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The name of a person, usually a historical person, assumed by a writer.

[French allonyme : Greek allos, other; see allo- + Greek onoma, name; see nō̆-men- in Indo-European roots.]

al·lon′y·mous (ə-lŏn′ə-məs) adj.
al·lon′y·mous·ly adv.
American Heritage® Dictionary of the English Language, Fifth Edition. Copyright © 2016 by Houghton Mifflin Harcourt Publishing Company. Published by Houghton Mifflin Harcourt Publishing Company. All rights reserved.


(Literary & Literary Critical Terms) a name, often one of historical significance or that of another person, assumed by a person, esp an author
Collins English Dictionary – Complete and Unabridged, 12th Edition 2014 © HarperCollins Publishers 1991, 1994, 1998, 2000, 2003, 2006, 2007, 2009, 2011, 2014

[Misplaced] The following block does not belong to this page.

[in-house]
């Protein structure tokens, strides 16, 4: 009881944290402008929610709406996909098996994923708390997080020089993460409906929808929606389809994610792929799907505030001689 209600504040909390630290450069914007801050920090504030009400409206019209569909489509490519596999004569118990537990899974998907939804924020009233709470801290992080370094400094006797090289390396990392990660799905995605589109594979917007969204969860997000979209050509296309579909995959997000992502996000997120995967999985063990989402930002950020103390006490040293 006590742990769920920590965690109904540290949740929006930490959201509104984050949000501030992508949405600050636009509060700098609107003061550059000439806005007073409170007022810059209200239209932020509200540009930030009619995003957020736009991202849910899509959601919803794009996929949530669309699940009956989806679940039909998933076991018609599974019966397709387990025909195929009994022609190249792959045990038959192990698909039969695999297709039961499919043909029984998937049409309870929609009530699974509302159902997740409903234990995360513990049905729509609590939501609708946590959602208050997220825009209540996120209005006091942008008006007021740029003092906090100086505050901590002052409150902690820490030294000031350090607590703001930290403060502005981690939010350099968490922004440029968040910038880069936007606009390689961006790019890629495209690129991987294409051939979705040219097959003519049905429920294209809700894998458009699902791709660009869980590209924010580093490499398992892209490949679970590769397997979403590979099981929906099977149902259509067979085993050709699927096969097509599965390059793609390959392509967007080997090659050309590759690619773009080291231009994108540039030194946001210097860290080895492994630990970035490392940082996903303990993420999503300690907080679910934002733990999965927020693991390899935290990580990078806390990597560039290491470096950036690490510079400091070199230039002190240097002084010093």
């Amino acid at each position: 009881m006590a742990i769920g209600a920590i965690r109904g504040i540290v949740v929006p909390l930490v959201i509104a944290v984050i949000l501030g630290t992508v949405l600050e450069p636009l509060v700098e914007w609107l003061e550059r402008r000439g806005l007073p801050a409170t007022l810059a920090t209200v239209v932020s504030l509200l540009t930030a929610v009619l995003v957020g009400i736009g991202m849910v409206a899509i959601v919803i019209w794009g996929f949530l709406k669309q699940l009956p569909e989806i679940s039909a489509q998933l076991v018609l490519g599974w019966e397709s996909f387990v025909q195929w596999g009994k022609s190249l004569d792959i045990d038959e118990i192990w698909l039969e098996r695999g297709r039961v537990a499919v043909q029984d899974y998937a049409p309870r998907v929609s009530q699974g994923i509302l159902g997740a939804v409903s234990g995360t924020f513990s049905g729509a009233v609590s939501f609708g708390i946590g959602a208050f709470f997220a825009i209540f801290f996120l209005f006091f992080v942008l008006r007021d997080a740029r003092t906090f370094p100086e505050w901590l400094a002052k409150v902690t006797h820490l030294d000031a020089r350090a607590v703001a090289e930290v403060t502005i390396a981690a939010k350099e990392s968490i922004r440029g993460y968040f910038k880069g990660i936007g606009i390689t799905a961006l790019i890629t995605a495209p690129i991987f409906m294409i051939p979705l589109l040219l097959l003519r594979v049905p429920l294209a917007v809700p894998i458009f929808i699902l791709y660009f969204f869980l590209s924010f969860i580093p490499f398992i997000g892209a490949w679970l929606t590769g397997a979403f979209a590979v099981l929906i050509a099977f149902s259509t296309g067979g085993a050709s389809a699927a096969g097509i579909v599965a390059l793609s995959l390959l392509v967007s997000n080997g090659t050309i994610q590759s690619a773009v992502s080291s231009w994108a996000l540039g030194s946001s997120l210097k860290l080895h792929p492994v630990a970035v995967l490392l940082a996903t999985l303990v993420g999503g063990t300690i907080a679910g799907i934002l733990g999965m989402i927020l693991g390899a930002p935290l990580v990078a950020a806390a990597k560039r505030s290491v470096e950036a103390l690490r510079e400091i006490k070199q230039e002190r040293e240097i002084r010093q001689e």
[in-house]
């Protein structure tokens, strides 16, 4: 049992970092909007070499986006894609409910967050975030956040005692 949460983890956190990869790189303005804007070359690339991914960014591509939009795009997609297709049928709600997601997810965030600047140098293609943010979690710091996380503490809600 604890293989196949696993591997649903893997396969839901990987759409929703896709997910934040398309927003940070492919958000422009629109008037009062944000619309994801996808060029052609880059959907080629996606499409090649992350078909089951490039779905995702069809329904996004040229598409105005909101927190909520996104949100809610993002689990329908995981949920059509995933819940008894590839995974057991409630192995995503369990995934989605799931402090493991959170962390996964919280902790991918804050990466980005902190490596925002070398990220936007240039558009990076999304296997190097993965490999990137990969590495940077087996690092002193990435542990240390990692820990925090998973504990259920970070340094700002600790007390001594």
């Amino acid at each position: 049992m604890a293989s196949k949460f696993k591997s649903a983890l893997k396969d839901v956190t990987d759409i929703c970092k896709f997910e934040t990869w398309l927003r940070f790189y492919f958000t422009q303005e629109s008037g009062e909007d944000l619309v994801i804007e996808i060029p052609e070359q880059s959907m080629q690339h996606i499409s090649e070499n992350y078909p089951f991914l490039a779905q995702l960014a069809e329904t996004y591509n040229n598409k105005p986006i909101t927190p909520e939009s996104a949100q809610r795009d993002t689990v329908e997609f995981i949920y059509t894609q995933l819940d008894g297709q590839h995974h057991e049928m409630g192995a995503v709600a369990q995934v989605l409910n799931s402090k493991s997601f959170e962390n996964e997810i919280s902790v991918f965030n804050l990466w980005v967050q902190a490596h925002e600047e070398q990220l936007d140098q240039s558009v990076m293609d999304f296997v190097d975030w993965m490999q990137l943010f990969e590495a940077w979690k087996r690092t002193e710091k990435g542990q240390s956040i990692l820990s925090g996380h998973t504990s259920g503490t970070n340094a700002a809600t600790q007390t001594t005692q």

References in periodicals archive ?
It is rewarding to compare biblical theonym and author's allonym at this point: the allonym "Dionysius Areopagita" expresses how the author wants to be read and received but not who he really is.
(7) Not Publius Valerius Publicola, who died in 503 BC, but the allonym adopted by Alexander Hamilton, John Jay, and James Madison, authors of the 85 essays we now call the Federalist Papers.
He was, after all, an author whose own birth certificate had been amended from Iginio to Igino and who later used an allonym, Ugo, in admiration of the Romantic author Ugo Foscolo.